On the trail: revisiting art pieces in RWS

Many of us couldn’t tell good art that is right in front of us. Don’t believe it?

Have you walked past many of these artworks around the Resort, not knowing that they are the handiwork of many a renowned artist or sculptor?

Let’s take a walk and see if you missed these marks. Or we did, with our remark.

The neo-pop artworks

merlion britto resorts world sentosa
Found near the Bullring. This is probably the prettiest Merlion in town though it doesn’t spout water or shoot laser out of its eyes.

Many of us probably refer to this as ‘the Merlion piece’. Found in front of the Bullring, it’s a popular spot for photos and selfies. But we doubt many of those who took those shots know this – it is just one of many pieces by Romero Britto found around the Resort.

Romero Britto is one of the most successful commercial artists around, reportedly earning $12 million a year. The 53-year-old millionaire Brazilian artist signature style is neo-pop, filled with bright colours and bold patterns that are hard to miss.

He may no longer paint every single piece attributed to him – he has assistants – but however he directs them, the final product still has a style that is decidedly his.

Consider these pieces, all marked by Britto.

The Big Apple
The Big Apple
universal studios singapore britto
A one-of-a-kind Britto.

This commissioned piece of Universal Studios Singapore behind Festive Hotel’s concierge took the artist six months to make.

Some of his art are actually for sale too. You can peruse the ‘gallery’ in the lobby of Festive Hotel, and bring home a Britto with you. That’ll set you back between $2,000 and $80,000.

In return, you’ll get to brag that you own something similar to George W. Bush, Arnold Schwarzenegger and Michael Jordan – a Britto displayed on your own wall.

britto gallery resorts world sentosa
“Yes, I’ll take everything here.” Britto’s works for sale are displayed at Festive Hotel.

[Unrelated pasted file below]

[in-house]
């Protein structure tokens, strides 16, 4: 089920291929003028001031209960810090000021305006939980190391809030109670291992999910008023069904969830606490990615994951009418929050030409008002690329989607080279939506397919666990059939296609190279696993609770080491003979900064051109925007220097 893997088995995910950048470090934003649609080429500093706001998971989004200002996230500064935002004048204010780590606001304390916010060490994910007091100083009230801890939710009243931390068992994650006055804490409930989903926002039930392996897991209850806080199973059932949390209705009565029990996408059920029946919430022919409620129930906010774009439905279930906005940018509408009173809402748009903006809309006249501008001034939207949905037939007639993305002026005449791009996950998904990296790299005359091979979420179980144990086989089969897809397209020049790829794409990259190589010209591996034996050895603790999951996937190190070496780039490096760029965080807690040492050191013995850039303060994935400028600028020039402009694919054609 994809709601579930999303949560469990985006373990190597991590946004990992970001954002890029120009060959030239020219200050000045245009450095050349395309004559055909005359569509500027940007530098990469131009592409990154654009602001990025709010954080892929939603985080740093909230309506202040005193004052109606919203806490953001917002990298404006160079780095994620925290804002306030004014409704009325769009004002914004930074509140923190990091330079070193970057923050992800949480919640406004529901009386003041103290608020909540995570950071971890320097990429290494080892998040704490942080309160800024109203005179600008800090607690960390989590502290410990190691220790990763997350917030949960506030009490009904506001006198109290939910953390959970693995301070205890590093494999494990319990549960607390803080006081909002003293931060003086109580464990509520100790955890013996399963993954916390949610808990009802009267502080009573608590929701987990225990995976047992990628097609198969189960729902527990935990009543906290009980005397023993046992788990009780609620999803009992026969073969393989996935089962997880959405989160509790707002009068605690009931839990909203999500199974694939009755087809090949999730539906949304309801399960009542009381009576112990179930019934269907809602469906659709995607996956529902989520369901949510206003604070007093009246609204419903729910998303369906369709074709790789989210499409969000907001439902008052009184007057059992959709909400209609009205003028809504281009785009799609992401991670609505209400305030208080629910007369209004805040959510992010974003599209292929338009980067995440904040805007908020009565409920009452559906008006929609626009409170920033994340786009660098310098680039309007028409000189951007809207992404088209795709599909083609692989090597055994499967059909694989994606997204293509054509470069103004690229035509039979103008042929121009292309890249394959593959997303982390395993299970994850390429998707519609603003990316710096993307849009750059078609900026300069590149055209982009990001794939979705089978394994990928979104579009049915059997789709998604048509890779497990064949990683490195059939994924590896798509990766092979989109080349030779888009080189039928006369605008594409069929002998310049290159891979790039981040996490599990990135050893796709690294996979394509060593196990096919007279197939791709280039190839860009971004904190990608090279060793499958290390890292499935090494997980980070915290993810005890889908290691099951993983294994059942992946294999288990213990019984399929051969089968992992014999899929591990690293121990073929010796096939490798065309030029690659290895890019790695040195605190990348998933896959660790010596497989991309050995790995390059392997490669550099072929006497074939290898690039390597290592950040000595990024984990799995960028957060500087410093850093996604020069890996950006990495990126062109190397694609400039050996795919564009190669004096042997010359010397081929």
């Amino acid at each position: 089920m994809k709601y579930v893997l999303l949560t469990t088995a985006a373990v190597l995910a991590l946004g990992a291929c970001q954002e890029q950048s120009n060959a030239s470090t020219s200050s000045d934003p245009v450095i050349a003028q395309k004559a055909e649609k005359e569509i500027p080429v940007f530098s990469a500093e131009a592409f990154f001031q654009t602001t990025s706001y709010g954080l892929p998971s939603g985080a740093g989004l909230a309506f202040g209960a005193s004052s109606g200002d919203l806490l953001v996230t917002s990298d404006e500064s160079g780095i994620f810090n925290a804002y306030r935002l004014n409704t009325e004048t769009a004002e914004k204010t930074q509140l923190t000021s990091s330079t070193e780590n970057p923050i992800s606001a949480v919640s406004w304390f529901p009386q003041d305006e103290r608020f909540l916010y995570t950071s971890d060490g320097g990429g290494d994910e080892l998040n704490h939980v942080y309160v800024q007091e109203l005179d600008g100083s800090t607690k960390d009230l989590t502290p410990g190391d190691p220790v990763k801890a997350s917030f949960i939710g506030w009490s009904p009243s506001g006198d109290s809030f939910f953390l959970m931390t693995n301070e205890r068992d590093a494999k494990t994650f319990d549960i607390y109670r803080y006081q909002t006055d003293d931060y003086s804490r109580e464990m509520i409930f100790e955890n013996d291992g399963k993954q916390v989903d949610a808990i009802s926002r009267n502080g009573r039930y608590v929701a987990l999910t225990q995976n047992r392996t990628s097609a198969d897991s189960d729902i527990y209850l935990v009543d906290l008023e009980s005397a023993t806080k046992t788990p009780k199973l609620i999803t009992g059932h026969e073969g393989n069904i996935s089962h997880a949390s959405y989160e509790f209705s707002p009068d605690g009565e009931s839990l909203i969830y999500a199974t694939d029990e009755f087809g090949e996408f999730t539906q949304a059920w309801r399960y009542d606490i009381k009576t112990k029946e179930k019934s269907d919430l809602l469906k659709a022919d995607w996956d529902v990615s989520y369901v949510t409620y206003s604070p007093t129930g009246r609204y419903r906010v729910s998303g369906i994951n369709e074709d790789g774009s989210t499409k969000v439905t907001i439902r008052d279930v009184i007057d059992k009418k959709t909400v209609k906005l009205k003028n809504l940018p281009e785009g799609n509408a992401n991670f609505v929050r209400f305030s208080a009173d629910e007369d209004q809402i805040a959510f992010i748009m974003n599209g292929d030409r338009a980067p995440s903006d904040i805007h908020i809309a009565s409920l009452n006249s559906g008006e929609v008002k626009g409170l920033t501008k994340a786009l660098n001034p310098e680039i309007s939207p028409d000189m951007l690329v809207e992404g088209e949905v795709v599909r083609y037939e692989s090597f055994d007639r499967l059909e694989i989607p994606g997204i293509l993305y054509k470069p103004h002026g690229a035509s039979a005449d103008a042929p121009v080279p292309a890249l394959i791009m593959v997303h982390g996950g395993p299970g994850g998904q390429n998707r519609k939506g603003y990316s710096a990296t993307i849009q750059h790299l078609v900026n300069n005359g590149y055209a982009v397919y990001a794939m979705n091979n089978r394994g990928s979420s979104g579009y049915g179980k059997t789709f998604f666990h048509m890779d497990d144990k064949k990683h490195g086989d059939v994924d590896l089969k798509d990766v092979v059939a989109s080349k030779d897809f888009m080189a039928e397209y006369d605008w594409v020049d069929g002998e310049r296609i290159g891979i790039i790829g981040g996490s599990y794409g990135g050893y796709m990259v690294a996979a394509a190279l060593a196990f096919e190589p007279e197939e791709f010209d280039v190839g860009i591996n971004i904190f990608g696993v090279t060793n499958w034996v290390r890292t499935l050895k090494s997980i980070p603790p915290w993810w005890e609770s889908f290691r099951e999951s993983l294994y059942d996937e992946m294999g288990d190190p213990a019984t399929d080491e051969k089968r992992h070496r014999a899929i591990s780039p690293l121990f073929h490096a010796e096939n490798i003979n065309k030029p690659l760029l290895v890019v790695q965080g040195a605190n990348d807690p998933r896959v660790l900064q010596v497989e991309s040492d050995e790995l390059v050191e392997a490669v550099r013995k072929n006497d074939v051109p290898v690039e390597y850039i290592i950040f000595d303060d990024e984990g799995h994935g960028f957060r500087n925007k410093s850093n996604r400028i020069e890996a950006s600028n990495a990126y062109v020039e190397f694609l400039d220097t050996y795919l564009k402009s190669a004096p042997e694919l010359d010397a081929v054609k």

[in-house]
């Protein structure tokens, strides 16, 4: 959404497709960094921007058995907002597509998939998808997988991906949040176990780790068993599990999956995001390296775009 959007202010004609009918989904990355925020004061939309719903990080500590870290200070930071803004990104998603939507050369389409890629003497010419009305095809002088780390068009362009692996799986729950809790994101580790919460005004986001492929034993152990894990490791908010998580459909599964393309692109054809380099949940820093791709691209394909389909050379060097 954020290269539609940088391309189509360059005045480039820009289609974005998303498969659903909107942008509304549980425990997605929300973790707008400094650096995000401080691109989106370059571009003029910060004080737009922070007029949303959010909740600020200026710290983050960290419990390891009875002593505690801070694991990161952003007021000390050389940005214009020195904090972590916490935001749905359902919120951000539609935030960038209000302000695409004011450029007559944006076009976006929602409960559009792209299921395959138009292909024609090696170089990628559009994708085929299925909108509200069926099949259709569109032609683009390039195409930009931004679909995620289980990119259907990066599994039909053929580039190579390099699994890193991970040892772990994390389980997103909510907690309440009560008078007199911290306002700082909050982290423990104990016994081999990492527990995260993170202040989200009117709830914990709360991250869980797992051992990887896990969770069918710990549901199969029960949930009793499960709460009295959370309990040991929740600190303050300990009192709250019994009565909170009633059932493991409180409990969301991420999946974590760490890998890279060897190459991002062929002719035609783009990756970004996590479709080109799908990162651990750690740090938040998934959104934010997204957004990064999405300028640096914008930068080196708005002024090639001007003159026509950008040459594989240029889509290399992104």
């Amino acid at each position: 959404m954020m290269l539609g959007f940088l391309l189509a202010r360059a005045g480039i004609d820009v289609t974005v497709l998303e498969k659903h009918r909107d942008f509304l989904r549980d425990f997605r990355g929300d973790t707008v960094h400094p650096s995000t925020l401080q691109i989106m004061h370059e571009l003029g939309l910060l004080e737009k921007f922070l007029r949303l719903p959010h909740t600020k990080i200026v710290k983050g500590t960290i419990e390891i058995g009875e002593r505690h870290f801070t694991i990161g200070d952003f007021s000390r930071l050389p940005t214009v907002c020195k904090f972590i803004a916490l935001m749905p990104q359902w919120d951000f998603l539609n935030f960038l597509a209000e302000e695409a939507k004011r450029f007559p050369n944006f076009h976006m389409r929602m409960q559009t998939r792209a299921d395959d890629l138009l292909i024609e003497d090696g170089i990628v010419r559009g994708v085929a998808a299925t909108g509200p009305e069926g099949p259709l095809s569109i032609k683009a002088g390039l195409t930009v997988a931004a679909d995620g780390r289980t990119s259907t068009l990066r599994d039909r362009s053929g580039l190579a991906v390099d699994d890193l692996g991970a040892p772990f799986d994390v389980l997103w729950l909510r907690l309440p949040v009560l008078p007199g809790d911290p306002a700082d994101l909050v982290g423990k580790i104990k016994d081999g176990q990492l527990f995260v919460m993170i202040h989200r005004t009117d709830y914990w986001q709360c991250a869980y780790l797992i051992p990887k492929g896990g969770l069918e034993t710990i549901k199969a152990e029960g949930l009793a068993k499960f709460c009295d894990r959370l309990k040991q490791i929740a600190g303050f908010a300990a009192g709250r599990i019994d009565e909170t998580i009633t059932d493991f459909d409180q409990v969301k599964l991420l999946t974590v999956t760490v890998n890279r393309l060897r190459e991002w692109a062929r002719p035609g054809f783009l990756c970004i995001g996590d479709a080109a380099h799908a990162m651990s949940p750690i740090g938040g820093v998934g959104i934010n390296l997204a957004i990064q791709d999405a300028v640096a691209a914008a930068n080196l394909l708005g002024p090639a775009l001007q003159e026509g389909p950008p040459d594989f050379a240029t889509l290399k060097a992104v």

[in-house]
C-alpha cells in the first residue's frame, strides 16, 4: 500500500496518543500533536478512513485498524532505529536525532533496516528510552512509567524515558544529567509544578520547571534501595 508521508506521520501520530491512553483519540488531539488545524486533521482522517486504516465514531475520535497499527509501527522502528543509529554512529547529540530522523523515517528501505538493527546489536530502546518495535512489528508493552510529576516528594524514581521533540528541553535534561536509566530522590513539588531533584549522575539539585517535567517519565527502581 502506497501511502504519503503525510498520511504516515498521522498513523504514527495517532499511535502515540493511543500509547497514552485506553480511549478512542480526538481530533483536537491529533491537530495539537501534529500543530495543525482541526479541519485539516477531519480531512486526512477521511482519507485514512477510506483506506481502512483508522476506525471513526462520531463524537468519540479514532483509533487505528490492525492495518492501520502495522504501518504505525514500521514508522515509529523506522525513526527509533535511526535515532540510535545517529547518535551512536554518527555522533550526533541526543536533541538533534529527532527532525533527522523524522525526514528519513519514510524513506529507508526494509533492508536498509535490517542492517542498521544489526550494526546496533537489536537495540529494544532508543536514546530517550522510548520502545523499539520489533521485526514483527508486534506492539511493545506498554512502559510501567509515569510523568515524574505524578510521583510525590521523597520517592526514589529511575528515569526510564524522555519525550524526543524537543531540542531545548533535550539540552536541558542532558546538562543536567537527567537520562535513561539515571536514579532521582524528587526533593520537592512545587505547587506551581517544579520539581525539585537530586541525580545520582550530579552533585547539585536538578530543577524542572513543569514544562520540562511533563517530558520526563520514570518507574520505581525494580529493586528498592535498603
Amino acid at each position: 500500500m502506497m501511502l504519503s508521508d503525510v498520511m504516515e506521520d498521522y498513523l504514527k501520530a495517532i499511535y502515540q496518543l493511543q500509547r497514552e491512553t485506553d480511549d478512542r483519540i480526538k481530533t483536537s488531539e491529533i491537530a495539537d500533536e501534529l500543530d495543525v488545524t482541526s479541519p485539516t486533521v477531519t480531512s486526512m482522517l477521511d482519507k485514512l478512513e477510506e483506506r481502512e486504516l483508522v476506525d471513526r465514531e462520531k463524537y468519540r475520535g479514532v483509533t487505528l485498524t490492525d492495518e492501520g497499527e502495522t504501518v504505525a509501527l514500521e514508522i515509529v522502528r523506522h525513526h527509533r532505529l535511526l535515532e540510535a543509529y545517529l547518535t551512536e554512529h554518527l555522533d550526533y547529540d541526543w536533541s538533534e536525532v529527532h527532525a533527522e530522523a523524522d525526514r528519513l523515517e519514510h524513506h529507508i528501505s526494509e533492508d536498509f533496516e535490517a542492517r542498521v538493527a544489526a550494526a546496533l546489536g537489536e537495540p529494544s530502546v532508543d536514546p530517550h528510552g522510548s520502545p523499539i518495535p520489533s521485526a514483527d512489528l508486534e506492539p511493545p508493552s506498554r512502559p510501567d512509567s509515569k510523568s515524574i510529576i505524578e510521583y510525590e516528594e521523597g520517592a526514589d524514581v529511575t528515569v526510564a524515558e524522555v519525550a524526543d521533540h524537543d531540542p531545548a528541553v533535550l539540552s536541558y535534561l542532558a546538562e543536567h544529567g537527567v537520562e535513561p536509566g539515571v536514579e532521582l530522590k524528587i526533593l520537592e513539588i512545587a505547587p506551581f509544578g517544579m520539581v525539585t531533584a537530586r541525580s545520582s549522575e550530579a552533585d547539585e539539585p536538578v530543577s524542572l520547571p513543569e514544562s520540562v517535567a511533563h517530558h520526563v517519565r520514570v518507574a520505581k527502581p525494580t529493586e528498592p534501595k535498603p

karl lewis art britto
Make sure you have a wall big enough for this 71- x 48-inch painting of runner Carl Lewis.
Or this painting of Romanian gymnast Nadia Comăneci who was the first in Olympic history to score a perfect 10 in gymnastics.
Or this painting of Romanian gymnast Nadia Comăneci who was the first in Olympic history to score a perfect 10 in gymnastics.


Dale Chihuly and his delicate glass sculptures

How often do you lift your head up to admire the ceilings? Not that often, unless you’re at the Sistine Chapel.

But you definitely should when you are at the lobby of Crockfords Tower. Look up and you’ll find the Armonia Chandeliers from Dale Chihuly, the artist who has redefined modern glass sculpture as fine art.


chihuly chandelier crockfords
Chandeliers by Dale Chihuly at Crockfords Tower lobby

Another work of Chihuly is hidden inside the Casino. The centrepiece is an intricate glass tower with yellow and orange tendrils that stretch up to two-storey high.

This masterpiece is amazing in real life.

Chihuly, now 76 years old, is an American glass sculptor who is estimated to be worth US$10 million. His works–often massive architectural installations–are found in Victoria and Albert Museum in London, Bellagio Resort in Las Vegas and many other places.

Like Romero Britto mentioned above, Chihuly doesn’t personally work on the art pieces any more but act as a ‘director’ to the apprentices. (He had injured his left eye and dislocated his right shoulder in two different accidents.)